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Subject: Re: [boost] intrusive_ptr design question
From: Ulrich Eckhardt (doomster_at_[hidden])
Date: 2009-07-12 17:24:46

On Wednesday 08 July 2009 21:33:50 Neil Groves wrote:
> On Wed, Jul 8, 2009 at 8:21 PM, Ulrich Eckhardt <doomster_at_[hidden]> wrote:
> > On Monday 06 July 2009 17:23:41 Zachary Turner wrote:
> > > Is there a case to be made for a more flexible shared_ptr (either
> > > through modification or through a new class addition) that allows
> > > one to provide custom reference counting semantics much the same way
> > > that shared_ptr allows one to provide custom deletion semantics?
> >
> > Maybe it's already there: shared_ptr doesn't care if the passed deleter
> > actually deletes anything. If you now take an object with an existing
> > reference count, you just increment that count and pass the function that
> > decrements it as deleter function to a shared_ptr constructor. This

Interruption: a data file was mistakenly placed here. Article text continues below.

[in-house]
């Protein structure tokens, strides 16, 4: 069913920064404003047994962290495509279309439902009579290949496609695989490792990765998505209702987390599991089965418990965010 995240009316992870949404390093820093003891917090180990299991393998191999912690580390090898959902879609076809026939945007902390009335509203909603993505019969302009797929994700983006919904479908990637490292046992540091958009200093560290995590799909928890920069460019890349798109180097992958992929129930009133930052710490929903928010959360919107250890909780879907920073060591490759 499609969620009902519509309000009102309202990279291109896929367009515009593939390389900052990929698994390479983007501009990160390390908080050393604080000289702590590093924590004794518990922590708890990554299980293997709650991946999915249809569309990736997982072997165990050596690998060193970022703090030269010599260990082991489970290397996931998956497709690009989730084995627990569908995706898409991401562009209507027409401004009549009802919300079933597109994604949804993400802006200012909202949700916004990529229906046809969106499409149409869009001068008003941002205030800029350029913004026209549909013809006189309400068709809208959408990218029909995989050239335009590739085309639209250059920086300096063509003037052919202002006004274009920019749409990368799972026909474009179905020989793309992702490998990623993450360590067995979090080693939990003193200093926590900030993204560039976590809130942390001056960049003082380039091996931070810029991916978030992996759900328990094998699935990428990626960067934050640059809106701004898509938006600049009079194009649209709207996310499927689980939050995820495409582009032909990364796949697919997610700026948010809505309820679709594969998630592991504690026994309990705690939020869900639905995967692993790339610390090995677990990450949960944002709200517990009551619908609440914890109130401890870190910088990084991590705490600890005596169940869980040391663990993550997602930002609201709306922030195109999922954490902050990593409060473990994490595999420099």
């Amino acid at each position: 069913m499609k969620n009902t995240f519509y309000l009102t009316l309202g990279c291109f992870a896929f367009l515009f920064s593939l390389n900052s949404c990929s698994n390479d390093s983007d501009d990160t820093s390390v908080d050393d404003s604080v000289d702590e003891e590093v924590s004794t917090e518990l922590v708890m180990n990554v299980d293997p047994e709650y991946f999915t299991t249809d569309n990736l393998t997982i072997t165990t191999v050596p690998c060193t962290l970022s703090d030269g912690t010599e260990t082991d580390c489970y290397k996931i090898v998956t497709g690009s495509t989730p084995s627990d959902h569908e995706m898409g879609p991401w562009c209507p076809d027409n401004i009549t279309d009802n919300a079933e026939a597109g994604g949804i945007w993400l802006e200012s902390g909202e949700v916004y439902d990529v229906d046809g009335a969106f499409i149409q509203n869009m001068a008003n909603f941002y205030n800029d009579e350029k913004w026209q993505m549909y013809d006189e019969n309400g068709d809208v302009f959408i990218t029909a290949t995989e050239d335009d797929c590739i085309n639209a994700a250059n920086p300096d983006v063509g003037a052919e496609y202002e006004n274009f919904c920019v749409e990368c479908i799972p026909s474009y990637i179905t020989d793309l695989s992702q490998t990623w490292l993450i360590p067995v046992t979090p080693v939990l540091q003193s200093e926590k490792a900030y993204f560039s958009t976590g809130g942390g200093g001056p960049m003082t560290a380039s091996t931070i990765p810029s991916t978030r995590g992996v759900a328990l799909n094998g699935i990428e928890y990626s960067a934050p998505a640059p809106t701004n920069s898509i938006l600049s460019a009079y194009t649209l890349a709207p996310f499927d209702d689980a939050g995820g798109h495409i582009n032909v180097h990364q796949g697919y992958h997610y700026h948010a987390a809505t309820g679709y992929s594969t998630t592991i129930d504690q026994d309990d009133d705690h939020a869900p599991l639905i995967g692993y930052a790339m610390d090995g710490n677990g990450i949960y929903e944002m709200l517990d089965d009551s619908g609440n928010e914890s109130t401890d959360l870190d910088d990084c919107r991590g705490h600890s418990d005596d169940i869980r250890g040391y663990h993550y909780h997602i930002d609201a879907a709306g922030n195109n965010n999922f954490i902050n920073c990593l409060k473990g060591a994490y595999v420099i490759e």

> > creates a parallel reference count, but it should be safe. Nothing can
> > pull the object from under the shared_ptr's feet because it holds a
> > reference. The shared_ptr doesn't destroy the object either, at most it
> > decrements the reference count.
> It isn't already there, because unfortunately, in general, this doesn't
> work. You need the reference count to increase when the shared pointer
> is copied, for example.

There is no "the reference count", but actually two of them. The internal
reference count of the object doesn't increase but the external one, shared by
the shared pointers. That external one counts how many shared pointers share a
single internal reference.

 // first pointer, increases internal refcount
 intrusive_ptr<InternallyRefcounted> ptr1(raw_ptr);

 // increment refcount manually
 // second pointer, living on the above manual reference
 shared_ptr<InternallyRefcounted> ptr2(raw_ptr, &dec_refcount);

Reset either of ptr1 or ptr2. For the intrusive_ptr, it would decrement the
internal reference count. For the shared_ptr, it would decrement its own
reference count and if that reaches zero, it would also decrement the object's
internal one as part of invoking the deleter.

Should work, unless I'm missing something. Also, I'm not 100% sure that this
is what the OP is actually looking for.


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